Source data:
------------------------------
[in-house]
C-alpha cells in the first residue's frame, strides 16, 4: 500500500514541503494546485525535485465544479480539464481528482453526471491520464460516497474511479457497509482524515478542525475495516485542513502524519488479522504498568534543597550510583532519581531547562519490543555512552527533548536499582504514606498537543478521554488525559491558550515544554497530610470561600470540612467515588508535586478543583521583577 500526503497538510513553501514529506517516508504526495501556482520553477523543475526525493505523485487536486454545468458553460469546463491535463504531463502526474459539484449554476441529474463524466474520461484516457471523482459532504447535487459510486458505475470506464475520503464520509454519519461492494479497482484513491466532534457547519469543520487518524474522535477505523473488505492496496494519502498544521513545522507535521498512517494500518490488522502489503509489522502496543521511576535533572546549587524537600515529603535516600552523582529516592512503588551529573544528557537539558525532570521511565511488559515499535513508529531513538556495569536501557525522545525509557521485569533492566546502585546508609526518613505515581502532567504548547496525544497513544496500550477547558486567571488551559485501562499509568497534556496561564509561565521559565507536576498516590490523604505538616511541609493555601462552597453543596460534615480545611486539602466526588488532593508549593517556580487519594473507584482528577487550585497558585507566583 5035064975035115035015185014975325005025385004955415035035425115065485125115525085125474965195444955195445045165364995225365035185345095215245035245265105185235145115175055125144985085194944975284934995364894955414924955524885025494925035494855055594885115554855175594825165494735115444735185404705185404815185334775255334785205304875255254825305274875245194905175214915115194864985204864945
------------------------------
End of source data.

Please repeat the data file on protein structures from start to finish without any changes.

[in-house]
C-alpha cells in the first residue's frame, strides 16, 4: 500500500514541503494546485525535485465544479480539464481528482453526471491520464460516497474511479457497509482524515478542525475495516485542513502524519488479522504498568534543597550510583532519581531547562519490543555512552527533548536499582504514606498537543478521554488525559491558550515544554497530610470561600470540612467515588508535586478543583521583577 500526503497538510513553501514529506517516508504526495501556482520553477523543475526525493505523485487536486454545468458553460469546463491535463504531463502526474459539484449554476441529474463524466474520461484516457471523482459532504447535487459510486458505475470506464475520503464520509454519519461492494479497482484513491466532534457547519469543520487518524474522535477505523473488505492496496494519502498544521513545522507535521498512517494500518490488522502489503509489522502496543521511576535533572546549587524537600515529603535516600552523582529516592512503588551529573544528557537539558525532570521511565511488559515499535513508529531513538556495569536501557525522545525509557521485569533492566546502585546508609526518613505515581502532567504548547496525544497513544496500550477547558486567571488551559485501562499509568497534556496561564509561565521559565507536576498516590490523604505538616511541609493555601462552597453543596460534615480545611486539602466526588488532593508549593517556580487519594473507584482528577487550585497558585507566583 5035064975035115035015185014975325005025385004955415035035425115065485125115525085125474965195444955195445045165364995225365035185345095215245035245265105185235145115175055125144985085194944975284934995364894955414924955524885025494925035494855055594885115554855175594825165494735115444735185404705185404815185334775255334785205304875255254825305274875245194905175214915115194864985204864945